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    Post-menopausal bleeding
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    JenniJS posted:
    I am a 58 years old. In February 2009, I had a trans-sphenoidal adenomatomy. Complications during surgery were a spinal fluid leak. Six weeks post surgery I was diagnosed with Diabetes Insipidis & I take Desmopressin daily for that. January 2007, I went through menopause--never having any bleeding or symptoms of a menstrual cycle until November 2010. I've had 5 episodes of post menopausal bleeding since then. The most recent, September 2012, has been extremely severe. I've gone through all the usual testing: bloodwork, uterine biopsy, intrauterine ultrasound, pelvic exam, etc. Everything is always negative. My question is: Could the pituitary surgery have caused my menstrual cycle to return? Right now, my GYN has me on 5 mg of Provera. Any comments or suggestions?
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    Mary Jane Minkin, MD responded:
    Dear JenniJS,
    You poor woman; you have been through a lot. You're asking a very good question. I presume you have had follow up CAT scans or MRIs which have been fine. Have you had any blood tests looking for your FSH and estradiol level? Those might help as far as seeing what kind of hormonal activities are going on in your body. The provera sounds like a reasonable option. I'll be thinking about this question all evening! and if I come up with any other thoughts, I'll let you know,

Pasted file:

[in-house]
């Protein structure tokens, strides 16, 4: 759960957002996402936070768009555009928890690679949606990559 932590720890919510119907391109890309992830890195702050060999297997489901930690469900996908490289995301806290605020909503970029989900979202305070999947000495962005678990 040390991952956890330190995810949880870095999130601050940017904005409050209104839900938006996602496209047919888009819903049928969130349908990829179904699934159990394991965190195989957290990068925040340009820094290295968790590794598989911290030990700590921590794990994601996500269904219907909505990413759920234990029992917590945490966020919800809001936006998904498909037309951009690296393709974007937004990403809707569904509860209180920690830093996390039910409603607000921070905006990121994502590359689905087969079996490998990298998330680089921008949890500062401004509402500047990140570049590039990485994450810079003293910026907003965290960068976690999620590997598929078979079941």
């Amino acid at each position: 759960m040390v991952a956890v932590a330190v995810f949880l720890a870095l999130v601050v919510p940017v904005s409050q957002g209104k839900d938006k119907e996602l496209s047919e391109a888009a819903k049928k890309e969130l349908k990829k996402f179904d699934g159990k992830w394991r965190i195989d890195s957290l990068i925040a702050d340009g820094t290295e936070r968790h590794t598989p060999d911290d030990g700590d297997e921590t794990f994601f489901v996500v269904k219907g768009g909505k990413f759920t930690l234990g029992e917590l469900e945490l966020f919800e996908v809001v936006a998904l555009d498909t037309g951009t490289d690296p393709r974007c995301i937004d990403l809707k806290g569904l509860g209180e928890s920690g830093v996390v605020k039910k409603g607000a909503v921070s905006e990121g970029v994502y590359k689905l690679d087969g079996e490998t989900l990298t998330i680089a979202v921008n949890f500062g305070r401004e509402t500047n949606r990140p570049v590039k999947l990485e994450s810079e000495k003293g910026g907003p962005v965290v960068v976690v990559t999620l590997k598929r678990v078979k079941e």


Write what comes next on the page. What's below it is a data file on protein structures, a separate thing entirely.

Good luck,
    Mary Jane
     
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    JenniJS replied to Mary Jane Minkin, MD's response:
    I am a patient at MD Anderson in Houston & I have to go for follow up MRI's and bloodwork until 2014. I see a neurosurgeon and endocrine Dr every year. Everything has always been fine. I mentioned the bleeding to my endocrine Dr and she doesn't seen to think there is a correlation. I will ask my GYN about the FSH and estradiol levels & if they checked for this when I had bloodwork this past Friday. Thank you for your input. I'm supposed to get results from the tests I had done on Friday, either today or Tuesday. Everything is always negative, which is good, but then no one can explain why this continues to happen. Thank you!


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    For more information, visit the North American Menopause Society website